HIV is Everyone’s Business

Throughout 2021, Positive Life South Australia is saying “HIV is #EveryonesBusiness.”

  • Whether we talk about HIV testing, HIV transmission, or HIV stigma and discrimination, HIV affects us all.
  • Let’s celebrate our shared responsibility to end HIV transmission.
  • There’s no shame in getting tested for HIV.

HIV affects us all – it’s everyone’s business
The HIV pandemic is not over. There’s still no HIV cure or HIV vaccine. HIV affects anyone who is sexually active. Whether we’re living with HIV or not, we all have a shared responsibility around HIV. This includes heterosexual women and men, trans and gender diverse people, gay and bisexual men, Aboriginal and Torres Strait Islander people, sex workers, people from culturally and linguistically diverse (CALD) backgrounds, people who inject drugs and people born overseas. Today, HIV is everyone’s business.

HIV testing is everyone’s business
Anyone who is sexually active can contract a sexually transmitted infection (STI), including HIV. STI testing in South Australia is free, confidential, anonymous and safe. It’s time we offer HIV testing to everyone, including heterosexual people, women, refugees, and people from CALD backgrounds, and men who have sex with men. Some STIs are silent, without immediate symptoms and can damage your physical and reproductive health. If the test comes back positive, you’ll be able to start treatment quickly and take care of your health and your partners. Testing is everyone’s business.

HIV transmission is everyone’s business
Today, we all have a number of different strategies to prevent HIV transmission such as condoms, PrEP (pre-exposure prophylaxis, PEP (post-exposure prophylaxis), needle and syringe programs, and the use of HIV antiretroviral treatment by people living with HIV to reduce our HIV viral load and prevent onward transmission. Let’s celebrate our shared responsibility in ending HIV transmission.

HIV stigma and discrimination is everyone’s business
Wherever and whenever stigmatising comments about AIDS or HIV or discriminatory practices go unchallenged, they impact people living with HIV and create risks to our lives, health and community. It’s everyone’s business to talk about HIV. Let’s confront ignorance, dispel myths and misinformation about HIV together. HIV stigma and discrimination is everyone’s business.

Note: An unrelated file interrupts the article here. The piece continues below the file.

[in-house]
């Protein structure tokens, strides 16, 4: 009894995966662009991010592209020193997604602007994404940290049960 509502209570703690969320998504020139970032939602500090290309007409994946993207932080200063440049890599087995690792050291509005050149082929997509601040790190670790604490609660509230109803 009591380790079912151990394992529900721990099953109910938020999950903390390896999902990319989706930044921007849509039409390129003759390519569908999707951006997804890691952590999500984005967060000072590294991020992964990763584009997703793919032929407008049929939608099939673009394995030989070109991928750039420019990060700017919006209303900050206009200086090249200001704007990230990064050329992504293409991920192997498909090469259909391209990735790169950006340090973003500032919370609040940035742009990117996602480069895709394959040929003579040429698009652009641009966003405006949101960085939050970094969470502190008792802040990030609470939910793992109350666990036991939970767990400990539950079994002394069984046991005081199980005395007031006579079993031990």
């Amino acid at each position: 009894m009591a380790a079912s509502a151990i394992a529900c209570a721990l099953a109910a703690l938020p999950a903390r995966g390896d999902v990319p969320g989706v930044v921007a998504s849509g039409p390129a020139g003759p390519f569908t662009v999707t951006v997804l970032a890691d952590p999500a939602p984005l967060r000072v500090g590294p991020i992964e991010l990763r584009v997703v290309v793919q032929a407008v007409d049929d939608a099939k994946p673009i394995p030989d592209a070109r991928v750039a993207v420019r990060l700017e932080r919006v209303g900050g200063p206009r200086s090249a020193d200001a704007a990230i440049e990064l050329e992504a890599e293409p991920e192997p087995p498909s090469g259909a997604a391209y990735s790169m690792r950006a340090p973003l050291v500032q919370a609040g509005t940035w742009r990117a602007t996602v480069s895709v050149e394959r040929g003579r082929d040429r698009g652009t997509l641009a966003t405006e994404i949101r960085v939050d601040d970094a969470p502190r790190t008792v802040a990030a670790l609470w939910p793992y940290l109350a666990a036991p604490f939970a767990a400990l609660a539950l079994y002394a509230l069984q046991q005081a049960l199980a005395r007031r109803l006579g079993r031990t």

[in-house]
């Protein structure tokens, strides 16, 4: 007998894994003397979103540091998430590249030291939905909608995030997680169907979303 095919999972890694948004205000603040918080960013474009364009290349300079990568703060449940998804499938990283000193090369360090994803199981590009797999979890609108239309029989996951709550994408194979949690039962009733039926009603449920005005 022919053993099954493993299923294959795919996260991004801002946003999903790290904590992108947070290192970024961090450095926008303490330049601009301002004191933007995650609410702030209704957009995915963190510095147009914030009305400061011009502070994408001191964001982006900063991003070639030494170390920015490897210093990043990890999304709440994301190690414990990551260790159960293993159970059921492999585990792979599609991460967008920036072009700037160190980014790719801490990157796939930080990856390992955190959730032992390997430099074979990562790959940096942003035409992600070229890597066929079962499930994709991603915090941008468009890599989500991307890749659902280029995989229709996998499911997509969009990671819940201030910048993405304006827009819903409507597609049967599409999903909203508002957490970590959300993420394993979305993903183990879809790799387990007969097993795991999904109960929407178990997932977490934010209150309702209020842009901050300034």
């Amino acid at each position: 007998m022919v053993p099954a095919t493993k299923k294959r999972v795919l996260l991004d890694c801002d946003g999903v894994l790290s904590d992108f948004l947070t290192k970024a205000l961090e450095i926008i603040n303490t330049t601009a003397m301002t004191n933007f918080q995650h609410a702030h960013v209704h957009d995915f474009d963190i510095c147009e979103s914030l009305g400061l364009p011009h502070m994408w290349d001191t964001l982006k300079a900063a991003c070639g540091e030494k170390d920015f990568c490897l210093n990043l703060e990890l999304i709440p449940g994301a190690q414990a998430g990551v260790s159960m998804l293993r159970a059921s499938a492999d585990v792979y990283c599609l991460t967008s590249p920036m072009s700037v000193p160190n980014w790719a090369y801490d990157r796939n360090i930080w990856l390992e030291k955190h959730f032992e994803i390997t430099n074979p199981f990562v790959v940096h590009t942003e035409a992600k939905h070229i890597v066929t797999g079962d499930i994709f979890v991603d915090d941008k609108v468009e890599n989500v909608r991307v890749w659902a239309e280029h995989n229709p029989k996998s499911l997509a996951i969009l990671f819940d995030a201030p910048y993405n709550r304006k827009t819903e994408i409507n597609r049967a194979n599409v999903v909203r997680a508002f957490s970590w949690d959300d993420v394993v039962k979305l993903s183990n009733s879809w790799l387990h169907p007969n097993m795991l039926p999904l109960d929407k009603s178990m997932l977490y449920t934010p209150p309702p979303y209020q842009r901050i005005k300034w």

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Celebrate this World AIDS Day and have a HIV test

This Tuesday 1 December, Positive Life South Australia celebrates the World AIDS Day 2020 theme Global solidarity, shared responsibility.

As we unite together in solidarity to commemorate World AIDS Day and remember our friends and partners who’ve lost their lives to AIDS, we keep in mind our shared responsibility to end HIV, whether we’re living with HIV or not. 

“In 2020, our attention, along with the rest of the world, has been absorbed by the COVID-19 pandemic,” said Kath Leane, Positive Life SA President. “Now more than ever we understand how much health is interlinked with the critical issues of human rights, gender equality, social protections, as well as equal access to information, treatment and services.”

“Whether it’s HIV or COVID-19 transmission, prevention in our communities must go beyond the bio-medical strategies of test and treat,” said Ms Leane.  “Shame and fear are still the strongest levers that fuel transmission. Misinformation only makes things worse.”

“When we integrate stigma-free testing into our social relations and practices, and incorporate these into gender-responsive approaches, we will begin to address the social aspects of transmission and prevention,” she said.

“We are especially conscious in this time of COVID-19, we know that if we are to succeed, leaving people behind is not an option.”

The keys to end the colliding pandemics of HIV and COVID-19, will be putting people at the centre to find local solutions. Local context is key. We must ground our responses in human rights as we seek to eliminate stigma and discrimination.

“This World AIDS Day know your HIV status and take the important step to get a HIV test to protect your health and your partners,” said Ms Leane. “No one is safe until everyone is safe.”

Testing is free, quick, private and confidential, at your local doctor, health care provider or Aboriginal Health service. To find out where to go to get test call the Adelaide Sexual Health Centre (formerly Clinic 275) on (08) 7117 2800.

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MEDIA:  Kath Leane – 0410 707 923